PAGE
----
Ipnosis Special - The Health Professions Council #1 #2 #3
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The Health Professions Council: Creeds and Commandments of a technocratic religion

To fill out and extend the account of my recent (May 26 2007) meeting with Marc Seale CEO and Registrar of the HPC and Rachel Tripp, Director of Policy and Standards, I thought I'd review what seem to be key elements of three generic HPC documents

- Annual report Fitness to Practice 2006
- Application for Regulation of a New Profession by the Health Professions Council
- Standards of Conduct, performance and ethics. Your duties as a registrant

How do we make sense of social organizations such as the HPC and the mainstream accrediting and training bodies of UK psychopractice that, full of good intentions, deny contradictory evidence, suppress or ignore dissent, (less so lately) and seek to create closed communities of believers who must sign up to their tenets of faith, with serious consequences for non membership? I have come to see them as analogous to religions. The HPC resembles a religion insofar as it is based on a technocratic belief in 'positivist science', 'evidence-based practice' and especially 'protection of the public', which many people would see as contested articles of faith, rather than established features of the landscape.

To continue the metaphor further, (perhaps even to extinction!) DoH frustration with disputatious and warring psychopractice cults—400+ creeds and multiple sets of commandments or none—government damage limitation following the Shipman and other medical disasters—plus the decision that there be only one regulator for the UK psyche world—have substantially raised the profile of the HPC.

Along with its rationality, reasonableness and good intentions, key features of technocracy, and perhaps because of them, it resembles an 'established' religion, i.e. one that has reached an accommodation with the state, and has been installed as the dominant sect or cult by government. Following which has been given the power to insist on its re-engineering of the doctrines and commandments of behaviour of the mainstream UK psychopractice accrediting and training cults.

The 'established technocratic religion' status of the HPC has a curious resemblance to the Roman Church, where following the take over of the Jesus cult by the Emperor Constantine, a bundle of very disparate religious practices were homogenized and brought under the control of the state. Innovation was controlled via the device of insider religious orders through which dissenting movements that broke away from orthodoxy could be contained, while Rome retained the power to insist on its core standards, at least in the priesthood, and strikeoff any holdouts who disagreed. This is something like the future we are heading towards in psychopractice.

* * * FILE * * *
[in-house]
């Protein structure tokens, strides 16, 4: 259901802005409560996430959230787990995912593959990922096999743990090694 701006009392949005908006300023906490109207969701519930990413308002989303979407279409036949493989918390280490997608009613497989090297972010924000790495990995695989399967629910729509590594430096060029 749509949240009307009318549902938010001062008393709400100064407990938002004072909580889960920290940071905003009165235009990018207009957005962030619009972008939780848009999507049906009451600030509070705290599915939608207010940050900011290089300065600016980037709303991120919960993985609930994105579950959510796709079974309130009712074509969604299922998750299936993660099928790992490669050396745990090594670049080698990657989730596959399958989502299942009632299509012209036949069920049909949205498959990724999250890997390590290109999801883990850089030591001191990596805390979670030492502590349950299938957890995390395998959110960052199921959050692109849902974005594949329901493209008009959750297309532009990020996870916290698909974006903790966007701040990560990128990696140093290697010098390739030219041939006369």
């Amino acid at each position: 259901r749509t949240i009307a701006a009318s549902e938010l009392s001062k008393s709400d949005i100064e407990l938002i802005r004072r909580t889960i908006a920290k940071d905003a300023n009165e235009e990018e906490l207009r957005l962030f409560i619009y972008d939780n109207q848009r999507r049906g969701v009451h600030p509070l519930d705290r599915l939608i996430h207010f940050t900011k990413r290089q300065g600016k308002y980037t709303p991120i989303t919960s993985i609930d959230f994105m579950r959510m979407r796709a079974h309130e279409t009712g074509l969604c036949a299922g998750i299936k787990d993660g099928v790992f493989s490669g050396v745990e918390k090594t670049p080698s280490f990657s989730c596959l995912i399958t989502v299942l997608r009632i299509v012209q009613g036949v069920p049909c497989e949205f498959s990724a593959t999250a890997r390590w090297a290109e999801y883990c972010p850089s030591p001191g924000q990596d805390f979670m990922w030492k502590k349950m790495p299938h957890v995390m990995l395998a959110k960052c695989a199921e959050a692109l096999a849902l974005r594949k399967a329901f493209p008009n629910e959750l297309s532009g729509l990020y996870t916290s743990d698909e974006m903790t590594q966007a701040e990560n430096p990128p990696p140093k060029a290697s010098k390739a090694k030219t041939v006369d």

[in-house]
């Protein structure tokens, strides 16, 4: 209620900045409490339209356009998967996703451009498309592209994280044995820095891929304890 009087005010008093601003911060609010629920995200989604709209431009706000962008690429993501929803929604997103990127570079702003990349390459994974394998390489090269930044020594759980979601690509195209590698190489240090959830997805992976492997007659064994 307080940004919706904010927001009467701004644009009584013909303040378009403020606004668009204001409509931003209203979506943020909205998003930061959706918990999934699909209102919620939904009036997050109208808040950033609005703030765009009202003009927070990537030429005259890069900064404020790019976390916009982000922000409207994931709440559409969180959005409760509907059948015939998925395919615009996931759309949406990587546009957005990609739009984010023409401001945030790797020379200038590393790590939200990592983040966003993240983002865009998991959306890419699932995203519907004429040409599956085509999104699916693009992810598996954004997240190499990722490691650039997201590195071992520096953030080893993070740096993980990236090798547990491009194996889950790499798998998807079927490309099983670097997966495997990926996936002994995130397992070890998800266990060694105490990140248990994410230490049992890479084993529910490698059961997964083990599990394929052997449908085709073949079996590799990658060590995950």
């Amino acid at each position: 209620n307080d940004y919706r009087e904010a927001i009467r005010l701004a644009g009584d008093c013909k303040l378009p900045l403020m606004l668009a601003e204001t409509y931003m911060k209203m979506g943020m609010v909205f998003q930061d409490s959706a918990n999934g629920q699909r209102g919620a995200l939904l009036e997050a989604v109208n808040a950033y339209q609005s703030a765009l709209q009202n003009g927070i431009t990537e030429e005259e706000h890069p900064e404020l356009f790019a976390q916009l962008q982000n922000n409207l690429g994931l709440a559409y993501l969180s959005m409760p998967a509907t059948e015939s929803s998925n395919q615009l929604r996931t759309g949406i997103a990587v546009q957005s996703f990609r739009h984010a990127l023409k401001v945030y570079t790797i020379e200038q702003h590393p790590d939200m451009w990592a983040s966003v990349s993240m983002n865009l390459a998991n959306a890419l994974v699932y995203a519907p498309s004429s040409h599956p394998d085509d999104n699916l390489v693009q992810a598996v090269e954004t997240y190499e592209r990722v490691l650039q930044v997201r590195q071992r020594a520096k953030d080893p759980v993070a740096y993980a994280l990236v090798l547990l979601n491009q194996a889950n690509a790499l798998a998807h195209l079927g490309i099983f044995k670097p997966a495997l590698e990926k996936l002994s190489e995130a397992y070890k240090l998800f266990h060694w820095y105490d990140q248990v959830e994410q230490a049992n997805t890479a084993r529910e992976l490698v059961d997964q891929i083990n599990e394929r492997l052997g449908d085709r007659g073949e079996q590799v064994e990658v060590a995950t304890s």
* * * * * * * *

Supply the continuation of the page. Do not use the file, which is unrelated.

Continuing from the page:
I suggest that this is a helpful context for making sense of the HPC as it presents itself in the following documents. And if what follows seems lengthy or even tediously picky, then keep in mind that the future does not usually present itself in such detail as happens with the HPC

What I’m going to do is scan the documents for significant detail. And gather conclusions on the way and at the end.

HPC Annual Report Fitness to Practice 2006
In some ways this is the most contradictory of the three documents. Mirroring the way the NHS misrepresents itself as a 'Health' Service when more accurately it is an 'illness' service, so the HPC facade of Fitness to Practice reflected in this HPC document would be much more accurately described as a report from the Complaints Service. But Fitness to Practice sounds better doesn't it?

Perhaps as an indication of this mismatch the HPC document Strategic Intent - The Health Professions Council – The next three years published March 2006 notes that,

if implemented, the potential recommendations of the Foster & Donaldson reviews may fundamentally change the role & responsibilities of the HPC including removing some or all of the Investigating &/or Fitness to Practise process from regulators.

The Foreword of Fitness to Practise raises a intriguing issue. Even though the registrants of the 13 registered professions all come from HPC approved trainings or have satisfied the entry criteria:

There has been a substantial increase in the number of allegations made about registrants in 2005-2006 For the first time we received in excess of 300 cases over the one year period. (Foreword)

The number of allegations received by the HPC has more than doubled since our first year of operating under our new rules and procedures. This figure has in fact quadrupled since the last year of operating under the rules of our predecessor, the Council for Professions Supplementary to Medicine (CPSM) p5

The highest number of allegations are about registrants who have an approved qualification.p8

We are invited to take this as evidence of HPC's regulatory virtue but is it not equally pertinent to note that the HPC's input approach to accountability had 300+ holes in it? I.e. that its confidence in the input 'threshold' qualifications and training hoop that registrants jump through is significantly flawed?

Another item in FtP 2006 mentions Article 22(6) of the Health Professions Order 2001

When the HPC becomes aware of a concern about a registrant's fitness to practice (this may be through an anonymous allegation or a newspaper report) the Council may make an investigation in the Fitness to practice of the person concerned. […] We have used this power extensively in 2005-2006 p6

Note that this instance of our UK surveillance cultures could also be held to be an indicator of a dysfunctional, not fit for purpose, accountability protocols, where instead of continuing mutual scrutiny, there is a reliance on anonymous tipoffs, newspaper reports, and not least the bad experiences of members of the public, in order, post hoc, to cull alleged perpetrators of harmful practice. It will obviously work to eliminate some obvious malefactors, such as paramedics selling defibrillators on eBay but that apart, what a generator of paranoia, and nourishment for interpersonal harassment.